Because we have shown that Epac1 regulates HMGB1 through increased IGFBP-3 and SIRT1 actions8 and the literature suggests that AMPK regulates SIRT1,10 we wanted to ascertain whether AMPK regulates SIRT1 and HMGB1 in our system. Figure 4 shows that Epac1 requires AMPK to regulate SIRT1 (Fig. 4B) and HMGB1 (Fig. 4C), as Epac1 did not increase SIRT1 or decrease HMGB1 when AMPK siRNA was used: F(5, 42) = 18.78, P = 0.5662 and F(5, 42) = 11.25, P > 0.999, for Figs. 4B and 4C, respectively. Figure 4A illustrates the control used to show the effectiveness of AMPK siRNA for knockdown: F(5, 42) = 103.7, P = 0.002 versus high glucose. Taken together, the data suggest that AMPK lies upstream of SIRT1 in the regulation of HMGB1 in RECs (Fig. 5).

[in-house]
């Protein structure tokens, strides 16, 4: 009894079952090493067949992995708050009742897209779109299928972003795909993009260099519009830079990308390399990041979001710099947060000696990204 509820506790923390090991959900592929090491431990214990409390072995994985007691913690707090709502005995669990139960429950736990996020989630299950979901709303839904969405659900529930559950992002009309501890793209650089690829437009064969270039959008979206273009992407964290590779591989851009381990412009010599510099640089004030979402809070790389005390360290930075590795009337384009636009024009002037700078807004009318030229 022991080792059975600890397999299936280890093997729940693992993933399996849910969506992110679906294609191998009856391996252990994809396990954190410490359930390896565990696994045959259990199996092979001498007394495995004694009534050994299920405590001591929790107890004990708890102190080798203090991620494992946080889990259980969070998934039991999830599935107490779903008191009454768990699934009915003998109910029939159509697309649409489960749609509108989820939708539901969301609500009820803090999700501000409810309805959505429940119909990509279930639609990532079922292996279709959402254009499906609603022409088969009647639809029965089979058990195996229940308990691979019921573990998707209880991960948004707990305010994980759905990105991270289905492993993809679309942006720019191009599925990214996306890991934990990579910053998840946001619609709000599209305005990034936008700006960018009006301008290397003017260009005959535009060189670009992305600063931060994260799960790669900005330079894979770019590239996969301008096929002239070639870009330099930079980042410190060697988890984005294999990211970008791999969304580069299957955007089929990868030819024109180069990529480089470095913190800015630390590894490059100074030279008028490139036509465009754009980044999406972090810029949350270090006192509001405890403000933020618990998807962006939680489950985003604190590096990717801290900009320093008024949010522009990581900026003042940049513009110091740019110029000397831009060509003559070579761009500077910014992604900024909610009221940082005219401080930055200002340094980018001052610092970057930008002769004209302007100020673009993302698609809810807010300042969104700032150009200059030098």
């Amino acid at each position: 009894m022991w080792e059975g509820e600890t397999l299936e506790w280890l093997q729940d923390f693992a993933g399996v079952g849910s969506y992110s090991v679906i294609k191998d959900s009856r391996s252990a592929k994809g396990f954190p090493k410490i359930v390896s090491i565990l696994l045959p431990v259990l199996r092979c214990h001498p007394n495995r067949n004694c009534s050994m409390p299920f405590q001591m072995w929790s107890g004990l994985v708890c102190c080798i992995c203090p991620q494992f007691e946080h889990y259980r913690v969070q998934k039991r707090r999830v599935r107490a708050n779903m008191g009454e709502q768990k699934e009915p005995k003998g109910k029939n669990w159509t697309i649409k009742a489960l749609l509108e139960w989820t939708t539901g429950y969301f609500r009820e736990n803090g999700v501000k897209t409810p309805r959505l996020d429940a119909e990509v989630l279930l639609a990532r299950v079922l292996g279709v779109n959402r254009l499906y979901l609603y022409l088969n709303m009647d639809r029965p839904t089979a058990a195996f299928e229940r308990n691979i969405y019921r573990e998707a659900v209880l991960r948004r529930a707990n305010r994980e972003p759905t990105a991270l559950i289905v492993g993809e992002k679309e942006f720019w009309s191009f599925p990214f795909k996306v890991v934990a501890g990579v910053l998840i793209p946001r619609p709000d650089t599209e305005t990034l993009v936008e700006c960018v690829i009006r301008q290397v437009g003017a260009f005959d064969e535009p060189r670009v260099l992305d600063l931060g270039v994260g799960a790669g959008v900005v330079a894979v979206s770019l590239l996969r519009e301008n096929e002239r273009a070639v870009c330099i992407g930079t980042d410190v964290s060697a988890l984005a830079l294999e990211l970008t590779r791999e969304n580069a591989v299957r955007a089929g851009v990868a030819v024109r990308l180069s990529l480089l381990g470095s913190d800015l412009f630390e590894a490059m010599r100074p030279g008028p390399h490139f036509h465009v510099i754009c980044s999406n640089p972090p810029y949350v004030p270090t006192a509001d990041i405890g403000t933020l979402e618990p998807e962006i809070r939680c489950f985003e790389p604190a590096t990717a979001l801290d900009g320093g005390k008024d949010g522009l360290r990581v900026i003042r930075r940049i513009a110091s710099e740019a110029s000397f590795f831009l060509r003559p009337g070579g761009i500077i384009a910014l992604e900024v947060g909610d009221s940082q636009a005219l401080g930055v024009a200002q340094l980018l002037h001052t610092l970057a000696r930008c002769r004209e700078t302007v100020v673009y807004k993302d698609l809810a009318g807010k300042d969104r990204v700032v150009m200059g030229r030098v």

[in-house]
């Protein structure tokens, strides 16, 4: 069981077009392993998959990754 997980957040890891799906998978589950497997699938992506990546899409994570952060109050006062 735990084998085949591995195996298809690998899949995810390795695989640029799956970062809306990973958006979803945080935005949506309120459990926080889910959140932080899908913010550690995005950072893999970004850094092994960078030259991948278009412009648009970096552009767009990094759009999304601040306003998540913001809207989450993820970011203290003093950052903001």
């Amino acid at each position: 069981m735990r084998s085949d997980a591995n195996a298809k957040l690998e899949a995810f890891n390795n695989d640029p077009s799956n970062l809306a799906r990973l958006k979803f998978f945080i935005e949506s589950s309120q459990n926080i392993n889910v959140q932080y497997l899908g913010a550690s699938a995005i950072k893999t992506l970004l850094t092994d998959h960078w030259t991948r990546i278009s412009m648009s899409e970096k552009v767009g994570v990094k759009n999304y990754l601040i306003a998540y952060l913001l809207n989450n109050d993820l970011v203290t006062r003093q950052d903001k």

Figure 4.
 
AMPK regulated SIRT1 and HMGB1 in RECs. RECs were grown in normal glucose (NG) or high glucose (HG), and cells in each condition were treated with an Epac1 agonist (8-cpt-cAMP), with AMPK siRNA and the Epac1 agonist, or with a scrambled siRNA (scsiRNA). (A) Results of western blotting comparing phosphorylated AMPK to total AMPK as a control for siRNA knockdown. (B) SIRT1 levels. (C) HMGB1 levels. *P < 0.05 versus NG; #P < 0.05 versus HG; $P < 0.05 versus 8-cpt-cAMP. Data are mean ± SEM (n = 7).
Figure 4.
 
AMPK regulated SIRT1 and HMGB1 in RECs. RECs were grown in normal glucose (NG) or high glucose (HG), and cells in each condition were treated with an Epac1 agonist (8-cpt-cAMP), with AMPK siRNA and the Epac1 agonist, or with a scrambled siRNA (scsiRNA). (A) Results of western blotting comparing phosphorylated AMPK to total AMPK as a control for siRNA knockdown. (B) SIRT1 levels. (C) HMGB1 levels. *P < 0.05 versus NG; #P < 0.05 versus HG; $P < 0.05 versus 8-cpt-cAMP. Data are mean ± SEM (n = 7).